This method involves accessing motherboard settings and changing firmware settings, so you should only do it if you can’t find a TPM chip using other methods and you truly know what you’re doing. If the TPM is disabled, this will allow you to find it and enable it. 

  • Open Settings

  • Select Update & Security

  • Click Recovery

  • Under the Advanced startup heading, click Restart now

  • Click Troubleshoot

  • Select Advanced options

  • Click UEFI Firmware Settings

  • Click Restart

  • Open the security settings

  • Check for the Trusted Platform Module (TPM)

  • If present, select it and ensure its enabled

  • Exit the UEFI settings

  • Confirm the changes

  • Restart the computer

Windows 11 logo

How do Windows and TPMs relate?

Microsoft requires TPM chips for PCs to run Windows 11. Apple uses a similar chip called T2, but TPMs are exclusive to PCs. Given that Windows is the most common operating system and has implemented a TPM requirement for its newest version, Windows operating systems and TPMs go hand in hand.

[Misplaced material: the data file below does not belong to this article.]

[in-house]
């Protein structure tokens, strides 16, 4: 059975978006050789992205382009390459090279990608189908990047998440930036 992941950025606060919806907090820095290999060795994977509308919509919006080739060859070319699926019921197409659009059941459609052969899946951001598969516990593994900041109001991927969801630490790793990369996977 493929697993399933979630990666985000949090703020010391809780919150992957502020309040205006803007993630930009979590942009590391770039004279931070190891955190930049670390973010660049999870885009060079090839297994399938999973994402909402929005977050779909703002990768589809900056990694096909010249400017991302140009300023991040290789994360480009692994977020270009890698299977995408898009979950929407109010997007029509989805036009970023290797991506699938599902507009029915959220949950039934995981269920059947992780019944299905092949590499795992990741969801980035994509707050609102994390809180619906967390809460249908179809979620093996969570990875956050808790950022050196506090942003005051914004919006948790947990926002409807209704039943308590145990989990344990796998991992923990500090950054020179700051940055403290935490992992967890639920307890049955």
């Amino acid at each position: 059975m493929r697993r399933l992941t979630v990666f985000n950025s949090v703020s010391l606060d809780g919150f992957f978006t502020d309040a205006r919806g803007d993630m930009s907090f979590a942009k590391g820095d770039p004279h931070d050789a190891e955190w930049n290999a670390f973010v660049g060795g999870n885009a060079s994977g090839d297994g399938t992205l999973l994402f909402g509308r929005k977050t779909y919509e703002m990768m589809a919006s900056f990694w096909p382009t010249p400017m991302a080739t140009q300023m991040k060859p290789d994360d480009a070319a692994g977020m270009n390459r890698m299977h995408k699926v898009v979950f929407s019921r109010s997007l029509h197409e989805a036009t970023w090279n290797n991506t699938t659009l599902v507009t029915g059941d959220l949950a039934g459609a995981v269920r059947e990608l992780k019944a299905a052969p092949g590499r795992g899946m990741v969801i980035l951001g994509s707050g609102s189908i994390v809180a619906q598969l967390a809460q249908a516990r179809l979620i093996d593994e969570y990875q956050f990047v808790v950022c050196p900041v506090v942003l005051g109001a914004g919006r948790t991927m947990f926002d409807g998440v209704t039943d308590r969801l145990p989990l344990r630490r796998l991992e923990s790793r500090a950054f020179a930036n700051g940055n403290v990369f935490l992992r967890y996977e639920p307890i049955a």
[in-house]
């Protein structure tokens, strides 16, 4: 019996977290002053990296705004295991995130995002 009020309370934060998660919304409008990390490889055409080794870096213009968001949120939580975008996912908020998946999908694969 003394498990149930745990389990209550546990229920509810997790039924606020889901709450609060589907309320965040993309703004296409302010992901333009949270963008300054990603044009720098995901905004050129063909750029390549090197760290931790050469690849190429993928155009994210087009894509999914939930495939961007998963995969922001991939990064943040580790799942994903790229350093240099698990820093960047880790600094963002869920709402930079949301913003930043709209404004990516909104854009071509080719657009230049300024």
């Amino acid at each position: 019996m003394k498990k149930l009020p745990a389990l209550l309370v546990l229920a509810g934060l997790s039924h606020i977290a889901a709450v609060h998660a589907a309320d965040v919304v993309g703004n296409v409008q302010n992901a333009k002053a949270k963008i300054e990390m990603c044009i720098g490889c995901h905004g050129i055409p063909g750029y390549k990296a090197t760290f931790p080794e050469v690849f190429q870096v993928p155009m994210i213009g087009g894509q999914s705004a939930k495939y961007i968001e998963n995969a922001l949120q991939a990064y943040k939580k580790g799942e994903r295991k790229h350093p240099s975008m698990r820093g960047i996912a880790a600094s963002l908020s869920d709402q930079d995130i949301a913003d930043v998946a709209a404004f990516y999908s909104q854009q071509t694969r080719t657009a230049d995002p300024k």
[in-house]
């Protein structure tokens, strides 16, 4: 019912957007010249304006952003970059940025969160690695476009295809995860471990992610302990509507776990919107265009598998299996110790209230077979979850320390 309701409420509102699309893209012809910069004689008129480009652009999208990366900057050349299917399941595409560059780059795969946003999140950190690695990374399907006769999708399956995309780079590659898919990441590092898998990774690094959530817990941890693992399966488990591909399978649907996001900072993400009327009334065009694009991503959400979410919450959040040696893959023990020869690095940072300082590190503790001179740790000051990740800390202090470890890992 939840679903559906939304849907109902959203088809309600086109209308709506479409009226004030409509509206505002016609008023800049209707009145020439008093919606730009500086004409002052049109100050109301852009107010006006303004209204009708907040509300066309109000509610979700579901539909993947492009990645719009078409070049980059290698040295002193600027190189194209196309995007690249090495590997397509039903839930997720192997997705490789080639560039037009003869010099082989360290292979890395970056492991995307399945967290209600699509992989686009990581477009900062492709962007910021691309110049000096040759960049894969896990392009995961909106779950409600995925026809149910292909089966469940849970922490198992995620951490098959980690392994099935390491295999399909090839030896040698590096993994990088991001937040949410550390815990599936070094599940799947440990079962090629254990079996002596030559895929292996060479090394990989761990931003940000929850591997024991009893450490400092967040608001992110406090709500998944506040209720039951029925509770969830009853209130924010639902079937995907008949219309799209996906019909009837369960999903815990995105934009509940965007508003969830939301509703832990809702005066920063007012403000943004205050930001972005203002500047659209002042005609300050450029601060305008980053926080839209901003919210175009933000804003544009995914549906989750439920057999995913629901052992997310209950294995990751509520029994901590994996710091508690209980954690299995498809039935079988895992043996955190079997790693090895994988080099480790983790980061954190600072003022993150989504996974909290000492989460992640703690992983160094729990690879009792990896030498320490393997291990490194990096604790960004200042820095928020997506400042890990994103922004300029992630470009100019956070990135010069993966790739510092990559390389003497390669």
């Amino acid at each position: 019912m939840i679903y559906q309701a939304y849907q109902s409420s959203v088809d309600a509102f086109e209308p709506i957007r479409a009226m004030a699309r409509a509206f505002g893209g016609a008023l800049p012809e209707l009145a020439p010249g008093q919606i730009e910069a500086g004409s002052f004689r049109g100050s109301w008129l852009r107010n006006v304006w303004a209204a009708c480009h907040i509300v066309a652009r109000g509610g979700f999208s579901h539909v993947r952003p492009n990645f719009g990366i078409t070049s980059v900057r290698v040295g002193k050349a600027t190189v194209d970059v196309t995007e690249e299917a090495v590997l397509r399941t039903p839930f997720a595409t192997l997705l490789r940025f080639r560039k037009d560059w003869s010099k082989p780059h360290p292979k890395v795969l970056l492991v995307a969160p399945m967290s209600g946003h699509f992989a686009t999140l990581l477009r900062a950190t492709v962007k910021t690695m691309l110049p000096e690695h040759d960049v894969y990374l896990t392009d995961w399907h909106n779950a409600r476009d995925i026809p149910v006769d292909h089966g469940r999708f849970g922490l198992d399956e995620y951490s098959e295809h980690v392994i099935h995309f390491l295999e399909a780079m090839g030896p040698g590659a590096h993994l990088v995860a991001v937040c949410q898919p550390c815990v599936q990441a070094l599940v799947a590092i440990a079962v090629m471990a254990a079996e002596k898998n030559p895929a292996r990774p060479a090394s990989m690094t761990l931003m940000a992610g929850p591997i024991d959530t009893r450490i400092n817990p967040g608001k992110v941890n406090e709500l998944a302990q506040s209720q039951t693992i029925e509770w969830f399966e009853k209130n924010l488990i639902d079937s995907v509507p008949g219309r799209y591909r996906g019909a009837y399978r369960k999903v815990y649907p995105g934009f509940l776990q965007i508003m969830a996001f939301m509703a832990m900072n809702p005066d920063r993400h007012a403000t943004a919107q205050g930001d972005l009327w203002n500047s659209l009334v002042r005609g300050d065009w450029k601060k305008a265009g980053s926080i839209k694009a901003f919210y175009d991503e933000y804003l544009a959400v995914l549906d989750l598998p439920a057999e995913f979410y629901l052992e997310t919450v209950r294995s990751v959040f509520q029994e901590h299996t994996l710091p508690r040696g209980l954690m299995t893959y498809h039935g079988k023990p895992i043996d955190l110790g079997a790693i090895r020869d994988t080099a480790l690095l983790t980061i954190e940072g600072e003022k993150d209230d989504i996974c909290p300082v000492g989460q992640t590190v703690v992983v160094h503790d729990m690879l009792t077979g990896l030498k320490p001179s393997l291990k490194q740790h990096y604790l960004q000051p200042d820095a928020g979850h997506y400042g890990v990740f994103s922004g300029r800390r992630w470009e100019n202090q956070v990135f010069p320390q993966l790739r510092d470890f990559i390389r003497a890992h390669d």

Can you run Linux with a TPM?

You should be able to run Linux with a TPM. Starting with the Linux 3.20 kernel, Linux supports TPM 2.0. That said, support varies between older Linux distributions.

What are the types of TPMs?

TPM typically refers to the most traditional variety, which is the microchip version. However, other options are available. The TCG identifies five variations

Discrete TPM

A discrete TPM (dTPM) is the standard hardware version. It is designed to be tamper resistant and provide the highest level of TPM security. It’s used for critical systems. 

Firmware TPM

A firmware TPM (fTPM) is code executed in the CPU’s trusted execution environment (TEE) to provide a high level of security.